|M.Sc Student||Batheesh Saleh|
|Subject||Isolation and Identification of Non Luminescent Marine|
Bacteria Producing the Auto Inducer of Vibrio
|Department||Department of Biotechnology and Food Engineering||Supervisor||Professor Emeritus Shimon Ulitzur (Deceased)|
Many Gram negative bacteria produce derivatives of homoserine lactone (HSL) at late phases of growth. These molecules were found to have an important regulatory role in different cellular functions. The first example of the regulatory role of HSL was unraveled in the complex regulation of the luminescence (lux) system of the marine luminous bacteria Vibrio fischeri. It was found that HSL (named autoinducer) binds and activates the regulatory protein LuxR, which in turn initiates the transcription of the lux system genes, including the gene responsible for the synthesis of the HSL, thus creating auto-catalytic process.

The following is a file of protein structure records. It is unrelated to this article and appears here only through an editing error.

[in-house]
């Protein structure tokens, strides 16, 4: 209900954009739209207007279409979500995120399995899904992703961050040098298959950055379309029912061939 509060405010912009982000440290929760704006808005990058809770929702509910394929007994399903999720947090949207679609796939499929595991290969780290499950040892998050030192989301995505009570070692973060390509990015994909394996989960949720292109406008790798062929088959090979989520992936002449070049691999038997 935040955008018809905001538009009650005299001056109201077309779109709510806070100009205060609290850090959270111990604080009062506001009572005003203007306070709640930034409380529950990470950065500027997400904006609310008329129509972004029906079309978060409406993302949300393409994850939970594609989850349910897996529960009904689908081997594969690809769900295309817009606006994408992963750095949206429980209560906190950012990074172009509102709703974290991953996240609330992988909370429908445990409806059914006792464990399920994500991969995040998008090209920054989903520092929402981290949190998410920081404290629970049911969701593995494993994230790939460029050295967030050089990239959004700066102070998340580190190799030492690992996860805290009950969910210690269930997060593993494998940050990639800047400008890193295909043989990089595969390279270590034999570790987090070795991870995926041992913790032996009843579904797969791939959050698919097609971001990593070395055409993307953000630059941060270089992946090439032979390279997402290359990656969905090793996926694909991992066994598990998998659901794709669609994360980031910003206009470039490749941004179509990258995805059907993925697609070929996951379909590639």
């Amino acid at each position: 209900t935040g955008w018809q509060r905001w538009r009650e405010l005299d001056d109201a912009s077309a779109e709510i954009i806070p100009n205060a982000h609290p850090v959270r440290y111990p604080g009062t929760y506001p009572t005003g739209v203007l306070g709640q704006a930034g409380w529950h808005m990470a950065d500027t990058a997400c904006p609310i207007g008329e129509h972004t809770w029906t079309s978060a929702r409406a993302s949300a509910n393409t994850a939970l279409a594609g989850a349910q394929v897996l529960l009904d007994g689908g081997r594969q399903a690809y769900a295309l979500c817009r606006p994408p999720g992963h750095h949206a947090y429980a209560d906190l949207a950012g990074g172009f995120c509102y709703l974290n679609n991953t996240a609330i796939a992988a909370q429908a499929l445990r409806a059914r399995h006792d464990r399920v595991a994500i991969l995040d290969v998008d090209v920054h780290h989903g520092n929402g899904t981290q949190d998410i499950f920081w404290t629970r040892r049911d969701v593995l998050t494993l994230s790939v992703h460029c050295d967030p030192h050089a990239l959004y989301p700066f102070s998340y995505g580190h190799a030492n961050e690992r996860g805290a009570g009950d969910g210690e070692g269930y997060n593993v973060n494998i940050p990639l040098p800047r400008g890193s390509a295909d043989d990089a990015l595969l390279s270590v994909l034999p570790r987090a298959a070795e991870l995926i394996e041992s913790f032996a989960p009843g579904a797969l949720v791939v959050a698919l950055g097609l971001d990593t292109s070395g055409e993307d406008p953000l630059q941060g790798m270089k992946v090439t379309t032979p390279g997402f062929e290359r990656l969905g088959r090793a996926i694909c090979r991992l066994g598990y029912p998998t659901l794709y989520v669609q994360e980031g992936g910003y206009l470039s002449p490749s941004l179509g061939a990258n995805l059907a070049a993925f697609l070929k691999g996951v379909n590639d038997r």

This work addressed the possibility that marine non-luminous bacteria produce HSLs that might activate the luminescence system of luminous bacteria. Indeed, during the course of this work, several non-luminous marine bacteria have been isolated that were found to excrete HSLs that induce the formation of the lux system of Vibrio fischeri. These bacteria have been partially identified and the HSLs were isolated and purified on HPLC. The analysis showed that some bacteria produce more than one type of HSL. Similar to the autoinducer of luminous bacteria, the HSLs studied appeared at late stages of growth. The possible role of the new HSLs in imitating the activity of the autoinducer of Vibrio fischeri was not elucidated.
We postulate that in the open sea these regulatory molecules induce the lux system of bacteria such as Vibrio fischeri, and by thus draw fish to the particulate matter on which they reside together with the luminous bacteria. Once eaten by the fish, the bacteria reach the rich environment of the fish gut where they can grow and multiply.